Glacier National Park's Going-to-the-Sun Road offers one of the most gorgeous drives in the national park system. Running 50 miles from West Glacier to St. Mary on the east side of the park, the highway cruises past forests thick with larch, hemlock and cedar before climbing to the continent's spine at Logan Pass.
Here, at 6,646 feet, the alpine scenery is stunning: alpine meadows come alive in summer with bursts of wildflowers, shrieking pikas, and wooly mountain goats, while overhead jagged peaks battleship gray climb even higher.
The steep road, which turns 75 this June, also cuts through one of the harsher climates in the Lower 48, and the year-round weather conditions -- heavy snows, torrential rains, frost heaves, runoff, rock falls -- have taken their toll on it. A much-need rehabilitation program got under way in 2004, but now, with not quite 25 percent of the work accomplished, inflation is forcing engineers and park officials to recalculate the project's cost and time-line.
Skyrocketing construction costs are threatening the ambitious rebuild of Glacier National Park's Going-to-the-Sun Road, with latest estimates for the job at least $100 million more than initially thought.
While officials initially pegged the cost of rehabilitating the road at $140 million-$170 million, double-digit inflation in the construction sector has boosted those numbers to somewhere between $240 million and $270 million over the next 8-10 year period, if the project is fully funded.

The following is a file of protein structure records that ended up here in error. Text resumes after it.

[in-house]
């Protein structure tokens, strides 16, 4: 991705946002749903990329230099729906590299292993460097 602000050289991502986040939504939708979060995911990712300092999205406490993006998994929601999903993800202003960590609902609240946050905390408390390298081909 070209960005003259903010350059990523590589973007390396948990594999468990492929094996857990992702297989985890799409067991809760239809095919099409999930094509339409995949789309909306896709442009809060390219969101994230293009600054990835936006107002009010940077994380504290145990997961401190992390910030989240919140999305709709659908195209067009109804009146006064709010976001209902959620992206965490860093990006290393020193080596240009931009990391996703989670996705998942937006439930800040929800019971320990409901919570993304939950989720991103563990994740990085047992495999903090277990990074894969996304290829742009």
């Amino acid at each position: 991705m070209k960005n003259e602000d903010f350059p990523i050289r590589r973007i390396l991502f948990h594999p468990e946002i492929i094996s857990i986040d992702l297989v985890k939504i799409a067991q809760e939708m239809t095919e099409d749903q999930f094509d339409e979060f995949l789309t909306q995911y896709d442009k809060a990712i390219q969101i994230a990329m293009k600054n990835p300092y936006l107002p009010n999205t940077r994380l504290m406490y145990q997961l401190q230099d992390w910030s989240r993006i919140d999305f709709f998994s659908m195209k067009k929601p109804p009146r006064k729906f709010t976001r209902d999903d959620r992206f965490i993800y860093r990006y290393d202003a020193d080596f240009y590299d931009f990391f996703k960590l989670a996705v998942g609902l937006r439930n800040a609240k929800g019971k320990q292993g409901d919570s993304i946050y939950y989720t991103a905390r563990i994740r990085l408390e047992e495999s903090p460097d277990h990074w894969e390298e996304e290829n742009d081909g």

"Given limited resources and double-digit increases in construction costs, we (the agencies) must determine how best to continue this important project," says Clara Conner, the division engineer for the Federal Highway Administration's Western Federal Lands Highway Division. "As part of our fiduciary responsibility, we must continue to assess and evaluate costs and determine the best course of action."
As things currently stand, the park has obtained $82 million that will fund the rebuild through 2009. Beyond that, though, funding questions take over. In December officials met to discuss the rising costs -- construction costs jumped 19 percent in 2005 and another 20 percent in 2006 -- and try to figure out a solution. Project managers currently are reviewing the latest numbers that have been developed into draft alternatives for revised time-lines, cost-saving measures, and work sequencing. "Decisions regarding any changes will be announced when a course of action is determined," say park officials.
"The project team will continue to monitor and analyze future construction trends in order to provide timely and appropriate management guidance," says Stephanie Dubois, the park's acting superintendent. "The Sun Road is one of our great national treasures, and we will do everything possible to preserve this engineering marvel for the future."